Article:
October 29, 2009

PTR Patch 3.3: Patch notes updated

The PTR Patch 3.3 notes have been updated, including major changes about the new Looking For Group / Looking For Raid / "Dungeon System". The entire changes after the break.

Some major highlights (although you should really read everything after the break, all of it is very important):
Players who take part in groups who have one or more members who have been matched with them randomly from within the Dungeon System will receive extra rewards, up to and including the coveted Perky Pug non-combat pet. The more random players with whom one groups, the faster the pet can be obtained. Players can be placed in a group for a random dungeon no more than once every 15 minutes. The Need Before Greed loot system will be the unalterable default looting system for pick-up groups in the Dungeon System and has been updated. Need Before Greed will now recognize gear appropriate for a class in three ways: the class must be able to equip the item, pure melee will be unable to roll on spell power items, and classes are limited to their dominant armor type (ex. paladins for plate). All items will still be available via Greed rolls as well as the new Disenchant option should no member be able to use the item. Players will be able to roll on items with a required minimum level higher than a player's current level. LFG channel has returned to being a realm-wide channel accessible in any city! The full update to the patch notes after the break.

Will of the Forsaken now shares a 45-second cooldown with similar effects, including the Medallion of the Horde, Titan-Forged runes, Insignia of the Horde, etc. Druid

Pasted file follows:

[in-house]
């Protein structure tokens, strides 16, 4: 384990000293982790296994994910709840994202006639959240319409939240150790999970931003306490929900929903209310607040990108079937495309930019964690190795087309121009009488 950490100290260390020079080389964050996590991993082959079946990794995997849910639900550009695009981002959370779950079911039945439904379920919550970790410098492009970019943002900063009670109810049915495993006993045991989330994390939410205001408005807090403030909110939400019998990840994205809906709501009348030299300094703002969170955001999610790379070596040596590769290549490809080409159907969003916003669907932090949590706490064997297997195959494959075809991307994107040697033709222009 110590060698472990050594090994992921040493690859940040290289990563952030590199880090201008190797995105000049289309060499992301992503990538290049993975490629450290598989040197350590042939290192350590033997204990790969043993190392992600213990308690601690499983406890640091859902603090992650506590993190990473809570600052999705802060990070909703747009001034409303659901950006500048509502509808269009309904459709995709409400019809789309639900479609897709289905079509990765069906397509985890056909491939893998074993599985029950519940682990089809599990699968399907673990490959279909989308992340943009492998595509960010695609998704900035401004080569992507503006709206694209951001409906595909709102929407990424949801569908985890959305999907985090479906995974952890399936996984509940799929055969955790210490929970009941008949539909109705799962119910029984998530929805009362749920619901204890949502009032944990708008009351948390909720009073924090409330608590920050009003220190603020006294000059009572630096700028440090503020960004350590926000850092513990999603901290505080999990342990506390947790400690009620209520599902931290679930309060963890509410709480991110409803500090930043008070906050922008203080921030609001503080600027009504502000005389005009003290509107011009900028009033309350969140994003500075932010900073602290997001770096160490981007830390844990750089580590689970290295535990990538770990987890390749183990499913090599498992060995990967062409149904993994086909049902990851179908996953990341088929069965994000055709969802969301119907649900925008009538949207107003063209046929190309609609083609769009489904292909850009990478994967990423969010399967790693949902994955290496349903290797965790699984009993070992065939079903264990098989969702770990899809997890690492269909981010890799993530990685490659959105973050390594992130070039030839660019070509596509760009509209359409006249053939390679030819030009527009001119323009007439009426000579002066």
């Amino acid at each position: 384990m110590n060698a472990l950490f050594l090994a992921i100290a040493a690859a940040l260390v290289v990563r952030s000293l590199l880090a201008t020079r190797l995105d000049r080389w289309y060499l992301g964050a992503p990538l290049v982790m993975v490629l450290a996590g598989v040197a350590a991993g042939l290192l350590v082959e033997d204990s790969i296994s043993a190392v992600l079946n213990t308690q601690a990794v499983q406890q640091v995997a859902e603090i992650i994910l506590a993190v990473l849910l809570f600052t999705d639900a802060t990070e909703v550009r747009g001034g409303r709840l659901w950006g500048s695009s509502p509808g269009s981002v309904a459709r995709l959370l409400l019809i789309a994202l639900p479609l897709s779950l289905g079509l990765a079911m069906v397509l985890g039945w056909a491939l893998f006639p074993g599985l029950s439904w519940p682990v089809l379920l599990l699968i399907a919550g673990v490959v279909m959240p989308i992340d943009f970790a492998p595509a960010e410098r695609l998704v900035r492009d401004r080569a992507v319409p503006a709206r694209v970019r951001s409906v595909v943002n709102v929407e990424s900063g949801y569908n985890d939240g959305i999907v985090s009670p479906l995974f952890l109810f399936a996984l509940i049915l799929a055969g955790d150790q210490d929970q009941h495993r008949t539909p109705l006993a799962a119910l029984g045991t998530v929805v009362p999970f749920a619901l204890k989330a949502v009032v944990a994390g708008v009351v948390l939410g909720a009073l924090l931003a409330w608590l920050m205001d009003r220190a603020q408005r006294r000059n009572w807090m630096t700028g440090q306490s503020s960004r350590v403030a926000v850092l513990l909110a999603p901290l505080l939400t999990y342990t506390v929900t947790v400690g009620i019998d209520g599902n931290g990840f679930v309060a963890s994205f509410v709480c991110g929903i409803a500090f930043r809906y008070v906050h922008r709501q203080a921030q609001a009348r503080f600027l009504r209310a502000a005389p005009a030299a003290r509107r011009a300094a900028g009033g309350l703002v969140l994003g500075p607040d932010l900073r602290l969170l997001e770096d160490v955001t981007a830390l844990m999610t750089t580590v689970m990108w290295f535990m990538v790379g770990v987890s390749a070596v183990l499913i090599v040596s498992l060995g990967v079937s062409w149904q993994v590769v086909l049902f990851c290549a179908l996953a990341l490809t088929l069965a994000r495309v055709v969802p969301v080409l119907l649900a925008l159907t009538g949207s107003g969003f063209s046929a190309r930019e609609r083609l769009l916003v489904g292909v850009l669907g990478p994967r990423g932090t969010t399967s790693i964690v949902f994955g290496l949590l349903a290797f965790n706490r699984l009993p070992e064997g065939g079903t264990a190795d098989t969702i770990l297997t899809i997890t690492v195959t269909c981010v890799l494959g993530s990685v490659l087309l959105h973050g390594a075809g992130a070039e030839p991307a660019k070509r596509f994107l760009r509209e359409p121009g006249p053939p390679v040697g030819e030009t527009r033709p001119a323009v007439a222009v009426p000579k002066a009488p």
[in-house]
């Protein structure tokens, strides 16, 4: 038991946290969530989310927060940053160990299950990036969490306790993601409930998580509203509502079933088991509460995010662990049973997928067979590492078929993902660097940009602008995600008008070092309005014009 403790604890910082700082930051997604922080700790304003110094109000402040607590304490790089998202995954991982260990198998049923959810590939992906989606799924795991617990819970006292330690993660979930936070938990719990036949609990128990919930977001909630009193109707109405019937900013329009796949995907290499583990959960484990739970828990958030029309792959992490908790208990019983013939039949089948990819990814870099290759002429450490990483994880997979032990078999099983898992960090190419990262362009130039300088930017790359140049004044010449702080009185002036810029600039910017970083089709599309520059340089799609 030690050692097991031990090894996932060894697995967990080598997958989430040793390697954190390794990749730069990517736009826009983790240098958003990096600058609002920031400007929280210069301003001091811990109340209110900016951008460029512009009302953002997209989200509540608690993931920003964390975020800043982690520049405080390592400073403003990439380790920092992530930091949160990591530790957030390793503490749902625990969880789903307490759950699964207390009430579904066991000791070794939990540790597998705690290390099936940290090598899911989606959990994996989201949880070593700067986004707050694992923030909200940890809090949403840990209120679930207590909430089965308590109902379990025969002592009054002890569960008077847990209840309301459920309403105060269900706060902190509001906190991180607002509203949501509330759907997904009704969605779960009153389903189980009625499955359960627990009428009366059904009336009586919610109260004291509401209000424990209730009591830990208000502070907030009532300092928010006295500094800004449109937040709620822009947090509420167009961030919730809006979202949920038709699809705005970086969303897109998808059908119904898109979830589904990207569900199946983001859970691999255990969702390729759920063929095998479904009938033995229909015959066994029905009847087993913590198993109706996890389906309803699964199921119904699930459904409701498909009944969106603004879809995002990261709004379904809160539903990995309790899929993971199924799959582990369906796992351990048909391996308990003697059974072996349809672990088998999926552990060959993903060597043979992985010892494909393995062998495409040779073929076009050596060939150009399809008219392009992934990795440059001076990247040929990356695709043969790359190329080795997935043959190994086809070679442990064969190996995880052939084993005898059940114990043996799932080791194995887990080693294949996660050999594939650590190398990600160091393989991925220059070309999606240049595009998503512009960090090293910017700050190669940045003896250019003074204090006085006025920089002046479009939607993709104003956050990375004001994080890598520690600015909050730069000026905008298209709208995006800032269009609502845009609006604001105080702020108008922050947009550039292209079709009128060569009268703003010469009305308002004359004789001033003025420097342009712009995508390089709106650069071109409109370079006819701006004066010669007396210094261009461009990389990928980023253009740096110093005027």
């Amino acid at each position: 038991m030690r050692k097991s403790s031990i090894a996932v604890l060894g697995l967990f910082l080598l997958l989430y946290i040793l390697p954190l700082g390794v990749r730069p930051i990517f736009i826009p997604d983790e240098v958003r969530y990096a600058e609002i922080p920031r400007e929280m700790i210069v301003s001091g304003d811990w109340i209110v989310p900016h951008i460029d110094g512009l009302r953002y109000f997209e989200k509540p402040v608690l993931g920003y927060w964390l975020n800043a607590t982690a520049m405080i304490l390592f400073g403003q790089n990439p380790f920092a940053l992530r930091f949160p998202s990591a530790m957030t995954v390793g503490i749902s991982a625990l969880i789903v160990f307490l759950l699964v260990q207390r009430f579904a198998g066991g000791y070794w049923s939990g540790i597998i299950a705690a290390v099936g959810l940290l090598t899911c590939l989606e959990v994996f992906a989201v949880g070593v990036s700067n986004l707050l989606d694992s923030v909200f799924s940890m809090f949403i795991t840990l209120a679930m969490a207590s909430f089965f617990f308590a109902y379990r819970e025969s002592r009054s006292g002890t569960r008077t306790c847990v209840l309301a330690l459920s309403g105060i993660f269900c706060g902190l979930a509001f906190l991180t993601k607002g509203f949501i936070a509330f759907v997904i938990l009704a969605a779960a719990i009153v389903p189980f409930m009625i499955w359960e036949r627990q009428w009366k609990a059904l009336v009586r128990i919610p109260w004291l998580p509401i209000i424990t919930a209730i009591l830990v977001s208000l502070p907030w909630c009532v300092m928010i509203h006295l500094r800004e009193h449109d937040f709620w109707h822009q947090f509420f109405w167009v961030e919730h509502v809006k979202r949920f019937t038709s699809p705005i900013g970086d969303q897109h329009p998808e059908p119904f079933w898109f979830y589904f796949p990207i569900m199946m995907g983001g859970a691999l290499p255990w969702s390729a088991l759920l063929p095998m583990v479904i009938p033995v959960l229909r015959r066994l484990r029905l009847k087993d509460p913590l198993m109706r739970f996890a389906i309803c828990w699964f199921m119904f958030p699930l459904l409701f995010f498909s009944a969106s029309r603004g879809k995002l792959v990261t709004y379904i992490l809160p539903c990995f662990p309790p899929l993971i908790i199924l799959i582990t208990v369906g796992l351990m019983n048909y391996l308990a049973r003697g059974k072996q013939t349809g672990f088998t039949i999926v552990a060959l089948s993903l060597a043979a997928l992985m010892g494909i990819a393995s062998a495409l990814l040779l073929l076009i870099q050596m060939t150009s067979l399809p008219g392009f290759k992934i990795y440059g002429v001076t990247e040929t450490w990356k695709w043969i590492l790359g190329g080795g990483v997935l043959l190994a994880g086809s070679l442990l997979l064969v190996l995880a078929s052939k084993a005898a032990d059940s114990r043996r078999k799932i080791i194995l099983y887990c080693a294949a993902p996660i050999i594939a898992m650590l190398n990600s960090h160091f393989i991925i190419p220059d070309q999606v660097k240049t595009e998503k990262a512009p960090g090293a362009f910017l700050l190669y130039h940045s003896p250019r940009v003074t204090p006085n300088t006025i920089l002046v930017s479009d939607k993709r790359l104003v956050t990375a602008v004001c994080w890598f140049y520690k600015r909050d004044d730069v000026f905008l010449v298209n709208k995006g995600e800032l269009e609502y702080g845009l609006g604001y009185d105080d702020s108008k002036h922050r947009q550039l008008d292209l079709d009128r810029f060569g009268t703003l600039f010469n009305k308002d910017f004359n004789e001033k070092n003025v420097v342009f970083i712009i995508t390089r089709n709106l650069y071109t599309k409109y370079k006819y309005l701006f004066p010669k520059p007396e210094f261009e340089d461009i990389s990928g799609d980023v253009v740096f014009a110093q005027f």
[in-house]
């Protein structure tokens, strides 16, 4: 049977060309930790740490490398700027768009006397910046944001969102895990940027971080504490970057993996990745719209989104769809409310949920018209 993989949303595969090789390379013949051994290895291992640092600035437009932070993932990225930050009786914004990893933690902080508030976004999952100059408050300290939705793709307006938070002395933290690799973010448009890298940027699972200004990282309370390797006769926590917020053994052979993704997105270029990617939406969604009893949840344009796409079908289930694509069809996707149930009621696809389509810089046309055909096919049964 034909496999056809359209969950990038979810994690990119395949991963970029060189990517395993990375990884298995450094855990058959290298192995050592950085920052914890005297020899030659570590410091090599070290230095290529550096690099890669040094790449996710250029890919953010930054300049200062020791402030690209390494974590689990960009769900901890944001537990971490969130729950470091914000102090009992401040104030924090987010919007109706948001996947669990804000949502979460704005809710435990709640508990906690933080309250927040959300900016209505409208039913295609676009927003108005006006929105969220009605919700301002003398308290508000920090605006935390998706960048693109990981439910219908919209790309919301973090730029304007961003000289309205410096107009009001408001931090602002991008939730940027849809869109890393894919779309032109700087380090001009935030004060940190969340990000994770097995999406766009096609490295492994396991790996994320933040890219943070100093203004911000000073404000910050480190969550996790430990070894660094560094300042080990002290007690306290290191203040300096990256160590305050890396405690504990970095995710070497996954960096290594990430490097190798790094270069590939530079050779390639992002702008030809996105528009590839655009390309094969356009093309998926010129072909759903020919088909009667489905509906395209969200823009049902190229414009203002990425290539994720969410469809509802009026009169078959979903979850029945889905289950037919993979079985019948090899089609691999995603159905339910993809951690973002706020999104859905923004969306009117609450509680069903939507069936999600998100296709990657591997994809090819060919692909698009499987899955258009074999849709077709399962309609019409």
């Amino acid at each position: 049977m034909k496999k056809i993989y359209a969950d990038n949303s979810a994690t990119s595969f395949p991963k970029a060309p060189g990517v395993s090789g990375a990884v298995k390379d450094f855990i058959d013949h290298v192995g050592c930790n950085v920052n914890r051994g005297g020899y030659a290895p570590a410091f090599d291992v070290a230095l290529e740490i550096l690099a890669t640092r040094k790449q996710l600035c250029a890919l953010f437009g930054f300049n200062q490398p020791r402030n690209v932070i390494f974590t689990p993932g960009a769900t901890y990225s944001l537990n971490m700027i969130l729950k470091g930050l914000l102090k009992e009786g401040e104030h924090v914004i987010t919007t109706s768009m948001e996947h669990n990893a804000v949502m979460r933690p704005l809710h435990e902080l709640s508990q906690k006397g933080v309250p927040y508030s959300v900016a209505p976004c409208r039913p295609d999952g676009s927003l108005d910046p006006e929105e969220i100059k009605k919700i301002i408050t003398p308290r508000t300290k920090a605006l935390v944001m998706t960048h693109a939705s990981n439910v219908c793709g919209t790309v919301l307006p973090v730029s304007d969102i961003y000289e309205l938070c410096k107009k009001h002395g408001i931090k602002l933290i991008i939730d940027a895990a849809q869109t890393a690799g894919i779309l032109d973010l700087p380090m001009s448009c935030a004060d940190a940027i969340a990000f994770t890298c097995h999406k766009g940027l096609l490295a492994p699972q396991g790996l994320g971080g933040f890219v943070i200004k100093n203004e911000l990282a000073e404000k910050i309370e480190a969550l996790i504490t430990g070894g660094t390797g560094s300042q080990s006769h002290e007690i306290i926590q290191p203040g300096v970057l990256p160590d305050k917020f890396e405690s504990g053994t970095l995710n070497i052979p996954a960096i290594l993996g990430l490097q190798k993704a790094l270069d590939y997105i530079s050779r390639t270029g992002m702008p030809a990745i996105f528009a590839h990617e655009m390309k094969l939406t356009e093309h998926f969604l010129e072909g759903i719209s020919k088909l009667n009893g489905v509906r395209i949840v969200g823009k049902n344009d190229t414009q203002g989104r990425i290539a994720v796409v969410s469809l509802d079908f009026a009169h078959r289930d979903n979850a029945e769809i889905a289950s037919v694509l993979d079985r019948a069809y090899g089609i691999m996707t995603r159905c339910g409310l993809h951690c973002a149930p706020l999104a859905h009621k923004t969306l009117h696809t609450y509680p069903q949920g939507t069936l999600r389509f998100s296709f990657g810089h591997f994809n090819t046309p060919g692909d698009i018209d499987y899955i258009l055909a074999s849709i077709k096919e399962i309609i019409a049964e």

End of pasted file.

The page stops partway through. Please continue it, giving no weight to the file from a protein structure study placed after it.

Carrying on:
Predatory Strikes: The Predatory Swiftness buff from this talent now has an 8-second duration. Paladin
Sacred Shield: The damage absorption effect from this ability now triggers only once every 30 seconds. Infusion of Light: This talent now also reduces the cooldown on the effect of Sacred Shield by 12/24 seconds. Divine Guardian: This talent no longer increases the amount of damage transferred to the paladin from Divine Sacrifice. Instead it causes all raid and party members to take 10/20% reduced damage while Divine Sacrifice is active. In addition, the duration has been changed to 6 seconds, however the effect does not terminate when Divine Sacrifice is removed before its full duration. User Interface - Dungeon System

This feature has replaced the Looking For Group tool and provides all-new dungeon party creation functionality. Players can join as individuals, as a full group, or a partial group to look for additional party members. Groups using this tool will be able to teleport directly to the selected instance. Upon leaving the instance, players will be returned to their original location. If any party member needs to temporarily leave the instance for reagents or repairs, they will have the option to teleport back to the instance. Players can choose the Random Dungeon option.